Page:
Hi! I'm a relatively new member of CTSA and would like to share my recently published article, "Considering a case for rights and charity." In it I point out the problems of each and propose the benefits of joining forces, specifically pertaining to persons with disabilities (PWD). Violations of the rights of PWD is typically contextually dependent and difficult to generalize, and the burden of proof is on the person whose rights have been violated. However, the predominantly operative coopted version of charity is also problematic. It is well entrenched in religious imaginations with deep roots and the predominant thread of a metanarrative I named the shadow narrative. The shadow narrative claims concern for PWD (mostly), but in fact reinforces the stigmatizing and marginalizing mindsets, and their unconscious motivations. Rational argument cannot counter the emotions that maintain it. It is necessary to bring it into the open, and highlight cultural insertions into the charity tradition that undermine it and the people it claims to serve. Then a recovered sense of charity, concerned with justice, can be a valuable partner with rights to affirm the dignity and participation of PWD in society and faith communities. I write through lens of Catholic social teaching, but the principles discussed are applicable within other faith traditions.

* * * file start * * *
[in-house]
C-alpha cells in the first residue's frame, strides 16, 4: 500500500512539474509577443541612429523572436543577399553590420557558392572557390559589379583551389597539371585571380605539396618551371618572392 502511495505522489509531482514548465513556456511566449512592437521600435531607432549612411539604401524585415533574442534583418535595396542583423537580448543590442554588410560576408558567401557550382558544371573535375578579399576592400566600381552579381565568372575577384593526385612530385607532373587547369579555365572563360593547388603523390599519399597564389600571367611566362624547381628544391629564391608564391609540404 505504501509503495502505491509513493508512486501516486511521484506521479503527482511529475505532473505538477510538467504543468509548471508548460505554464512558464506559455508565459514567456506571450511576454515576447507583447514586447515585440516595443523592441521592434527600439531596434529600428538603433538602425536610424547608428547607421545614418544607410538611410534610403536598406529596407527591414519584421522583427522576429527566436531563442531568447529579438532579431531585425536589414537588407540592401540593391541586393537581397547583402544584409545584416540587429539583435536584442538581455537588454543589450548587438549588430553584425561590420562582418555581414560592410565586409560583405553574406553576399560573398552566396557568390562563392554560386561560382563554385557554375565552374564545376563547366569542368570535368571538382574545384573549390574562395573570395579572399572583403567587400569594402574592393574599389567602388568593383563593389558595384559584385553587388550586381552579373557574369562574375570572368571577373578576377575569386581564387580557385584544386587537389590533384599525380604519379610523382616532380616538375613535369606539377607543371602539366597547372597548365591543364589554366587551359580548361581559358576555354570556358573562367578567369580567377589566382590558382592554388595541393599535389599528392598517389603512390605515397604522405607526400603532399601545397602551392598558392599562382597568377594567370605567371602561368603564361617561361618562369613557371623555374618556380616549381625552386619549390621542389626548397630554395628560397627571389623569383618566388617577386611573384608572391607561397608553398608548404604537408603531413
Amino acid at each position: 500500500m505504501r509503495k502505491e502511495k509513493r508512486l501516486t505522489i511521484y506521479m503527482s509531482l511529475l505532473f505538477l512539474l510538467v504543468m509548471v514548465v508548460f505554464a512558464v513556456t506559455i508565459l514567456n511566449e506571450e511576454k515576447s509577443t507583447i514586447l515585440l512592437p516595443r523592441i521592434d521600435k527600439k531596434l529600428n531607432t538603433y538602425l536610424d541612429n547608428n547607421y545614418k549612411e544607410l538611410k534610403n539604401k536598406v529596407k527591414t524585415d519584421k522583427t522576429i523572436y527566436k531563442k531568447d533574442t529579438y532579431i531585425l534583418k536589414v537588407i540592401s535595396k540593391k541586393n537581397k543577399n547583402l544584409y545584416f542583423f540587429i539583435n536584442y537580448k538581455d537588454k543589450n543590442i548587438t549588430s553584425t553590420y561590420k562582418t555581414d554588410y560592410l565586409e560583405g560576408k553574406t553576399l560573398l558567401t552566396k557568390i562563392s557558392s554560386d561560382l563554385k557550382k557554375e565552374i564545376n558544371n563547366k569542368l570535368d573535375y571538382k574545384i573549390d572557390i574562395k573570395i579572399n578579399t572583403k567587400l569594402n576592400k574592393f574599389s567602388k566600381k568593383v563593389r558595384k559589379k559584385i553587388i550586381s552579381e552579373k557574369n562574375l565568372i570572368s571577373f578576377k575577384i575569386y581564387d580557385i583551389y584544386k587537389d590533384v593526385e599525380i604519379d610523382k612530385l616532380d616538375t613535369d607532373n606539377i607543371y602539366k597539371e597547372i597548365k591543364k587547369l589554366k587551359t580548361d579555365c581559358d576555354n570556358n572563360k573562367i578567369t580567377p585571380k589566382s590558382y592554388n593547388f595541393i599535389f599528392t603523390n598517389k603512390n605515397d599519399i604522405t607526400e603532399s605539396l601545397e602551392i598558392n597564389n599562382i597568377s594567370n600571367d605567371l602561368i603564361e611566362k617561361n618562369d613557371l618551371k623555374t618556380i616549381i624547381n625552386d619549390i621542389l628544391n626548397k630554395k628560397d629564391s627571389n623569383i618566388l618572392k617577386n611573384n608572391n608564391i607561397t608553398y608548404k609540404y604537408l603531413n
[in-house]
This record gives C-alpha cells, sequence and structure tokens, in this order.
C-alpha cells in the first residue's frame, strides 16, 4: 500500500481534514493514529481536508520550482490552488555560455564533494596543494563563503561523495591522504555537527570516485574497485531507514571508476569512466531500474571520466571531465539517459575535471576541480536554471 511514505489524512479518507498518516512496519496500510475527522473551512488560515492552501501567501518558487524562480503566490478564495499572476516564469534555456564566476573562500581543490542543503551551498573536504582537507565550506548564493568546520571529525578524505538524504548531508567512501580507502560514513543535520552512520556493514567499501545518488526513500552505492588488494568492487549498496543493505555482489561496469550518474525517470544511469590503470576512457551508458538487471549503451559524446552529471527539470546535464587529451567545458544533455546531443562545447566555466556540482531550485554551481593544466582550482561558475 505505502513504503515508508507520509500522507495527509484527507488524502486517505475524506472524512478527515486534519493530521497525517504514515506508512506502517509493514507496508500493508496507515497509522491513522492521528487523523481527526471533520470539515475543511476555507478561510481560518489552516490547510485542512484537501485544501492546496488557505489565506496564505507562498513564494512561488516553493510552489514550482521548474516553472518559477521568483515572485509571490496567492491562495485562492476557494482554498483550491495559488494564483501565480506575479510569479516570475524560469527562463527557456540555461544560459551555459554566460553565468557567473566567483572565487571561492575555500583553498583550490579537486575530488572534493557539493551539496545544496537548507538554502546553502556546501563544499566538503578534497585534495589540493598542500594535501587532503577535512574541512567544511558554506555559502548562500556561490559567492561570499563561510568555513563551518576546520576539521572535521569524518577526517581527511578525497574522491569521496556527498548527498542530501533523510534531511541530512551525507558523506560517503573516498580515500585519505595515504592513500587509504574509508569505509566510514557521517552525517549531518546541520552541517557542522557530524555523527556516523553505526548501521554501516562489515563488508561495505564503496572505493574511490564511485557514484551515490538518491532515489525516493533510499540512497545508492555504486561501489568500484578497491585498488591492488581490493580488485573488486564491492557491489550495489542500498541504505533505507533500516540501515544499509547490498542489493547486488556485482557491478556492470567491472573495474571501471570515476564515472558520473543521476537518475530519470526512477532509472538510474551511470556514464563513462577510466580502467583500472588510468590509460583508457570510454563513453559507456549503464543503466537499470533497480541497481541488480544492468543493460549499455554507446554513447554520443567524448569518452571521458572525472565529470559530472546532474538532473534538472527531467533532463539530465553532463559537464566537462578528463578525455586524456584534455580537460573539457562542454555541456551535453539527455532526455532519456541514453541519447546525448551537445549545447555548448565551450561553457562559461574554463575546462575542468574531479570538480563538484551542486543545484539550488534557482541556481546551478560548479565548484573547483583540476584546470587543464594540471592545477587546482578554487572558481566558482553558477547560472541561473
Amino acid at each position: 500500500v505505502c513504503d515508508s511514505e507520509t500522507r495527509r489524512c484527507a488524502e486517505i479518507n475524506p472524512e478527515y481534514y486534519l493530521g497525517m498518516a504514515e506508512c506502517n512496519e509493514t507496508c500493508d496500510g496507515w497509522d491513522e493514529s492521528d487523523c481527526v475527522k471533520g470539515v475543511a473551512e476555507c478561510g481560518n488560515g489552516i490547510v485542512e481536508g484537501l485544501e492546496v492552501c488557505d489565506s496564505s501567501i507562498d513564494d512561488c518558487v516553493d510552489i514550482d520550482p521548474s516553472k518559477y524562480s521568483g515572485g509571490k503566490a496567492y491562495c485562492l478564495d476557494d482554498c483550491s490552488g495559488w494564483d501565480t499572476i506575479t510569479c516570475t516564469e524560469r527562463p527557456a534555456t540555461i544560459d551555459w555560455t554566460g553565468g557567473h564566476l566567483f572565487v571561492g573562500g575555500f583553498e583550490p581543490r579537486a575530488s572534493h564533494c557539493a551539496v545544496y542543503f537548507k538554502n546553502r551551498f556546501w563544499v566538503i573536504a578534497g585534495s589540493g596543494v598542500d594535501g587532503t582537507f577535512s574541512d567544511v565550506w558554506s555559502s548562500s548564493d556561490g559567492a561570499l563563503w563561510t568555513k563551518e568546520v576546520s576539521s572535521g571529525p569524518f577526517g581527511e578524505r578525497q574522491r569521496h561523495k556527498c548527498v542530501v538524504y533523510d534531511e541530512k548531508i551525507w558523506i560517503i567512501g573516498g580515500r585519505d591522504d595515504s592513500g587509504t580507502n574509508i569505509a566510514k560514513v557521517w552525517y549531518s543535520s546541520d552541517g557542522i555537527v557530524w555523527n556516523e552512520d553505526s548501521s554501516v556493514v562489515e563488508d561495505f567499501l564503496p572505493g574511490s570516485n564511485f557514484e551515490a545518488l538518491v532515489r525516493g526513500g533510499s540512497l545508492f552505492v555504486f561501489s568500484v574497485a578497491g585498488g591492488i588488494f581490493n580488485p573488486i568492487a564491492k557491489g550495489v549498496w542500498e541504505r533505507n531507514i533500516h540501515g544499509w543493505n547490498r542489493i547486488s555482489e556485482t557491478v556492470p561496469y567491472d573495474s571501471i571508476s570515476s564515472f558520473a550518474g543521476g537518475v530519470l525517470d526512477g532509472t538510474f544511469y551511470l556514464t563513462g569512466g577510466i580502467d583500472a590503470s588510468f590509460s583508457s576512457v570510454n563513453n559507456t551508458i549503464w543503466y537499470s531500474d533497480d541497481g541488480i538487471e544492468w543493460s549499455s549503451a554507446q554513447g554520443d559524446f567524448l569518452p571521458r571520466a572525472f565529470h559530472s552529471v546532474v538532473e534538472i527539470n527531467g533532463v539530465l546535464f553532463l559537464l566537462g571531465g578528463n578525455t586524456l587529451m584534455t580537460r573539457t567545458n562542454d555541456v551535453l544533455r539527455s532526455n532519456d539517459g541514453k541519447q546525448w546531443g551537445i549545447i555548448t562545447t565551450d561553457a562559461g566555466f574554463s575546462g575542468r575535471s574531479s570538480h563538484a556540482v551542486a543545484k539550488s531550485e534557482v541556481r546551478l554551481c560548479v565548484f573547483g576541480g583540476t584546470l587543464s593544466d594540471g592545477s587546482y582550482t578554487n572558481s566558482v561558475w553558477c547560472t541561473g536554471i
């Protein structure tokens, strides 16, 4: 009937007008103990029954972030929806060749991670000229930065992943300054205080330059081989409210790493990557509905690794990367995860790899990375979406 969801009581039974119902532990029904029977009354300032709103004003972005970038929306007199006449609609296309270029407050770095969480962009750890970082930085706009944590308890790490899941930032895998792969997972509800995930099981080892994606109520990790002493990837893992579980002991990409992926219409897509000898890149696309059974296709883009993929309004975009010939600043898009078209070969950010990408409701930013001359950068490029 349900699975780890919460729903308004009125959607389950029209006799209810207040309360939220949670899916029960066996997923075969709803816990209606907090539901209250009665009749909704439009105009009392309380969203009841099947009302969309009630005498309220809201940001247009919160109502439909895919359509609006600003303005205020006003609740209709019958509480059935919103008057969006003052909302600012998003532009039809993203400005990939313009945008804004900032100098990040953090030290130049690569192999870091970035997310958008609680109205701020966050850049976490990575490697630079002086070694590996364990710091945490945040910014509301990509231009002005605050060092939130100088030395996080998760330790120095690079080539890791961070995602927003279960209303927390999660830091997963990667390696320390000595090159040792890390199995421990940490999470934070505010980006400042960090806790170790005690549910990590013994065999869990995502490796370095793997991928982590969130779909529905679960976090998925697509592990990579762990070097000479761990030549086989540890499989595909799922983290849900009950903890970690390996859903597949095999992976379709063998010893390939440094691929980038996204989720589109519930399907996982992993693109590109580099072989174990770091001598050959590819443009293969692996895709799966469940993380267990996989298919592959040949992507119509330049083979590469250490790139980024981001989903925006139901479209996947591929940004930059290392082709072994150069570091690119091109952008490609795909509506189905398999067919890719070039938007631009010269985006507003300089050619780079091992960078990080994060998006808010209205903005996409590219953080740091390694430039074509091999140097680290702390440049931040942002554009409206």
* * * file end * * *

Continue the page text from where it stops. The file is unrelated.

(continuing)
Anne Masters (2022) Considering a case for rights and charity, International, Journal for the Study of the Christian Church, 22:1, 58-74, DOI: 10.1080/1474225X.2022.2055330